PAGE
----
Beyond its literary merits, “To Kill a Mockingbird” has also had a profound impact on American society. It played a significant role in shaping conversations about race and social equality during the civil rights movement of the 1960s and continues to inspire discussions about systemic racism and the importance of empathy in today’s society.
The court scene of the movie “To Kill a Mockingbird.”
Who Was Harper Lee?
Nelle Harper Lee was born on April 28, 1926 in Monroeville, Alabama, the youngest of four children. Her father, A.C. Lee, was a lawyer who once defended two black men accused of murdering a white storekeeper. Both father and son were hanged.
Lee developed a passion for English literature while enrolled at Monroe County High School, under the guidance of her teacher, Gladys Watson, who became her mentor. After graduating in 1944, Lee attended the University of Alabama where she wrote for the university newspaper, followed by a summer school program, “European Civilisation in the Twentieth Century,” at Oxford University in England.
In 1949, Lee made her way to New York City where she first worked at a bookstore, then as an airline reservation agent—while writing in her spare time. Eight-years later, the now 31-year-old Lee delivered a manuscript, “Go Set a Watchman” to the Lippincott publishing house who eventually bought it. At Lippincott, the novel fell into the hands of Tay Hohoff. Hohoff was impressed, and felt “The spark of the true writer flashed in every line”, but saw the manuscript not ready publication, describing it as “more a series of anecdotes than a fully conceived novel.” Lee wrote a series of drafts under Hohoff’s guidance, who later described the process: “After a couple of false starts, the story-line, interplay of characters, and fall of emphasis grew clearer, and with each revision—there were many minor changes as the story grew in strength and in her own vision of it—the true stature of the novel became evident. “Go Set a Watchman” achieved its finished form and was retitled “To Kill a Mockingbird.” Lee opted to use the name “Harper Lee” rather than risk having her first name Nelle be misidentified as “Nellie.”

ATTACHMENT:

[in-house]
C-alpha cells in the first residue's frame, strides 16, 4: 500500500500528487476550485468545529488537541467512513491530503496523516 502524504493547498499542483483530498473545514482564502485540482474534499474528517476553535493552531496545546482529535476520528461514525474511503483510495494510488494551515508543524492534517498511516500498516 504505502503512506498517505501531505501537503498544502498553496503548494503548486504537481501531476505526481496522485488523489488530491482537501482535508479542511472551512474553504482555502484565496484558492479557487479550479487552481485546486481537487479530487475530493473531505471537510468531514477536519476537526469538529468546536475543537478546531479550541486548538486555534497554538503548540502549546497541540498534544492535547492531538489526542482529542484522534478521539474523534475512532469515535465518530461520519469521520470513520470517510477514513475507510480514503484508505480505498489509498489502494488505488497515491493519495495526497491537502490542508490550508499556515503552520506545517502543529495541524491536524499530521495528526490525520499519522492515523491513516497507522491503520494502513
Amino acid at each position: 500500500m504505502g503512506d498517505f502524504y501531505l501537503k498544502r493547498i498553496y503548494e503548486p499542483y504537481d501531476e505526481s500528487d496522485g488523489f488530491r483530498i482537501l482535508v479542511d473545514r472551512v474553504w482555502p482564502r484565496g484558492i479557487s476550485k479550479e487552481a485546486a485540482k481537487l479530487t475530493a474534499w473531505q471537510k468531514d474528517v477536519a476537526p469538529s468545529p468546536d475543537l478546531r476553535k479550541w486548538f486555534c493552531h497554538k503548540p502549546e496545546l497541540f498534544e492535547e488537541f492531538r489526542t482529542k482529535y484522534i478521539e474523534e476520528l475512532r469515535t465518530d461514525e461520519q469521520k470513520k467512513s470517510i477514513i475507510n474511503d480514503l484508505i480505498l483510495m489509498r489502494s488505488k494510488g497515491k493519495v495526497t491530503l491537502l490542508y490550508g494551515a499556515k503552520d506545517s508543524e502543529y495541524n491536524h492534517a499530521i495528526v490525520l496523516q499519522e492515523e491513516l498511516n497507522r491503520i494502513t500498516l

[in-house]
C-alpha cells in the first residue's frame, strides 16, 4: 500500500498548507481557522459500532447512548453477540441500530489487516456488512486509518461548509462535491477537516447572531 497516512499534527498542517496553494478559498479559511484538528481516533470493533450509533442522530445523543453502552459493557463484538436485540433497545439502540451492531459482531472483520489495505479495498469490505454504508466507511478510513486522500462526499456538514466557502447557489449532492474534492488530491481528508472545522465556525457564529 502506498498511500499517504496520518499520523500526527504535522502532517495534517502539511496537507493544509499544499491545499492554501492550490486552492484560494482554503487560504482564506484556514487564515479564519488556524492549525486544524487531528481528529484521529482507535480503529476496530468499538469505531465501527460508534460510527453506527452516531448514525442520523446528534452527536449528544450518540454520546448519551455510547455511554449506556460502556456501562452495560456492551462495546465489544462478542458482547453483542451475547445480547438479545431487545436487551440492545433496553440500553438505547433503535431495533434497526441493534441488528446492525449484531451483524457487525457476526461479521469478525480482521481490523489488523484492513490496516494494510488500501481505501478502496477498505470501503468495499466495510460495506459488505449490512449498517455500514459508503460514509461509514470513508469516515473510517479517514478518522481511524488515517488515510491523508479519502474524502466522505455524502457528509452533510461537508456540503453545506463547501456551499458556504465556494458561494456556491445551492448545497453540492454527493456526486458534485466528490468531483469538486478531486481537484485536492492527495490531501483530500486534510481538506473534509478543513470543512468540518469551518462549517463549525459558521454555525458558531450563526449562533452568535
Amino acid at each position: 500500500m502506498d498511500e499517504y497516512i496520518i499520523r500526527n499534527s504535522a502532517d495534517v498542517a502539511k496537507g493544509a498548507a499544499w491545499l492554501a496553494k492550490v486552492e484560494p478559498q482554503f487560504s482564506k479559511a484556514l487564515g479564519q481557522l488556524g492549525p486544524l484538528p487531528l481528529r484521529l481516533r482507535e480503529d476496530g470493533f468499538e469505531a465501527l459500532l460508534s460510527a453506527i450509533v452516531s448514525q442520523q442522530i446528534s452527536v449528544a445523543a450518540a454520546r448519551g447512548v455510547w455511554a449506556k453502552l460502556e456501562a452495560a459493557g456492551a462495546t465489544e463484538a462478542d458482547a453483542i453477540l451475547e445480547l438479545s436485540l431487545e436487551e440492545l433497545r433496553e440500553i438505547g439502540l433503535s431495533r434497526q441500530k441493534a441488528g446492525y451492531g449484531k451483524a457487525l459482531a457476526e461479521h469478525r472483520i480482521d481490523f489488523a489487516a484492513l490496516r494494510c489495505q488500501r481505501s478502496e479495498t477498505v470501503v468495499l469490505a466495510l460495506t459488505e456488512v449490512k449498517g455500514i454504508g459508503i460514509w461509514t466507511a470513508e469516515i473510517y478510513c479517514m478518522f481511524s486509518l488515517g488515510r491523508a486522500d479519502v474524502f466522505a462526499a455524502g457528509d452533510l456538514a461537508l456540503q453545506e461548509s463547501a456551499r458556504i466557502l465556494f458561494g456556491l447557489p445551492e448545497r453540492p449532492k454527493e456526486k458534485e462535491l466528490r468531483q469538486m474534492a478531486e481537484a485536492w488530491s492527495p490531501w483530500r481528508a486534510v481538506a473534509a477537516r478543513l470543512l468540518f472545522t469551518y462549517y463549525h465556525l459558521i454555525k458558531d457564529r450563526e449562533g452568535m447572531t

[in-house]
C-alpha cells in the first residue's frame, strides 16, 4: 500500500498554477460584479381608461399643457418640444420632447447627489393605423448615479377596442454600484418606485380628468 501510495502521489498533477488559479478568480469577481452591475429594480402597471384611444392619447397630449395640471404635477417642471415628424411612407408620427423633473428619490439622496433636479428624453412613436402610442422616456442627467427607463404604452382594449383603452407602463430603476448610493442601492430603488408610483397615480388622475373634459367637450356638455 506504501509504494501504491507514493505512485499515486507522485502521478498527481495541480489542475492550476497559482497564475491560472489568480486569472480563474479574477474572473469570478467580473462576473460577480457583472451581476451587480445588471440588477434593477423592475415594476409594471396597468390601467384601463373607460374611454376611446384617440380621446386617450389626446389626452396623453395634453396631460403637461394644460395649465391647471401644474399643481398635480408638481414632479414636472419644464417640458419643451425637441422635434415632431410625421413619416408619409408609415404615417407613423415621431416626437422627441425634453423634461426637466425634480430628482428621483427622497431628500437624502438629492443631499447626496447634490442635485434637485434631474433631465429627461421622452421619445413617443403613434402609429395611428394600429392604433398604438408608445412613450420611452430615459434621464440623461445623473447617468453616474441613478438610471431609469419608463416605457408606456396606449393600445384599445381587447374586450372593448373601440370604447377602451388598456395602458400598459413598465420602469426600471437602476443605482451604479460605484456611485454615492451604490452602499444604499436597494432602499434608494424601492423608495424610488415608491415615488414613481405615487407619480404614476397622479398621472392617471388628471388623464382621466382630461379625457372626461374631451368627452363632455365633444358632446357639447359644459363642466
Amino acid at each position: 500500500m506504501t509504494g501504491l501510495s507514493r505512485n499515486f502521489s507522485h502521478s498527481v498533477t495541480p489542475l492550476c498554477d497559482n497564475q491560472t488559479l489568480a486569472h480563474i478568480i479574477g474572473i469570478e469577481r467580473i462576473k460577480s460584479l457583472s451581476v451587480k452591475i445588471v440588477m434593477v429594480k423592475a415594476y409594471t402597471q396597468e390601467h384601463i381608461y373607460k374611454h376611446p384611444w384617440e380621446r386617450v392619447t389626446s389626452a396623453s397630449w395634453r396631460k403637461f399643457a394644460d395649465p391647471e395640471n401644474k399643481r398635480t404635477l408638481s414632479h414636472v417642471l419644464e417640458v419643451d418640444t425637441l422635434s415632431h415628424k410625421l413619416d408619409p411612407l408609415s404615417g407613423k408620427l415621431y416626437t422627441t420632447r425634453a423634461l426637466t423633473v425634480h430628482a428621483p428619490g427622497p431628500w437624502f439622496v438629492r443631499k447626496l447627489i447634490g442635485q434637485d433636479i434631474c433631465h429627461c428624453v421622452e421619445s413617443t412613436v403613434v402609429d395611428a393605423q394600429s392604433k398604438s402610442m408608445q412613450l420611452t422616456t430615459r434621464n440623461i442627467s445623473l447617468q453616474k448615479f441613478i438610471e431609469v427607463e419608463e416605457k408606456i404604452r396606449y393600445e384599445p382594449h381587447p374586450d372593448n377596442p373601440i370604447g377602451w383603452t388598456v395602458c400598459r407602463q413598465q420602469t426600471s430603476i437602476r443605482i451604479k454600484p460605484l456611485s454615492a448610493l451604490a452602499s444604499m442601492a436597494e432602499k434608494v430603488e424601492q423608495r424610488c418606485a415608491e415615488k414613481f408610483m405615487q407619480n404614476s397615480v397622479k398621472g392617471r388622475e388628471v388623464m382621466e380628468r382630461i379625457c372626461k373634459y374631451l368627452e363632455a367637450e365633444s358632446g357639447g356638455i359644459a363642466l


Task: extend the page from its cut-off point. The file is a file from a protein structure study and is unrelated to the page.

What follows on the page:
I never expected any sort of success with Mockingbird. I was hoping for a quick and merciful death at the hands of the reviewers, but at the same time I sort of hoped someone would like it enough to give me encouragement. Public encouragement. I hoped for a little, as I said, but I got rather a whole lot, and in some ways this was just about as frightening as the quick, merciful death I’d expected.
— Harper Lee, 1964.
“To Kill a Mockingbird” was published July 11, 1960, was an immediate bestseller and won great critical acclaim, including the 1961 Pulitzer Prize in Fiction.
In 2010, President Barack Obama awarded Lee the National Medal of Arts, the highest award given by the United States government for “outstanding contributions to the excellence, growth, support and availability of the arts.”
Nelle Harper Lee died in her sleep on the morning of February 19, 2016, aged 89, Monroeville, Alabama.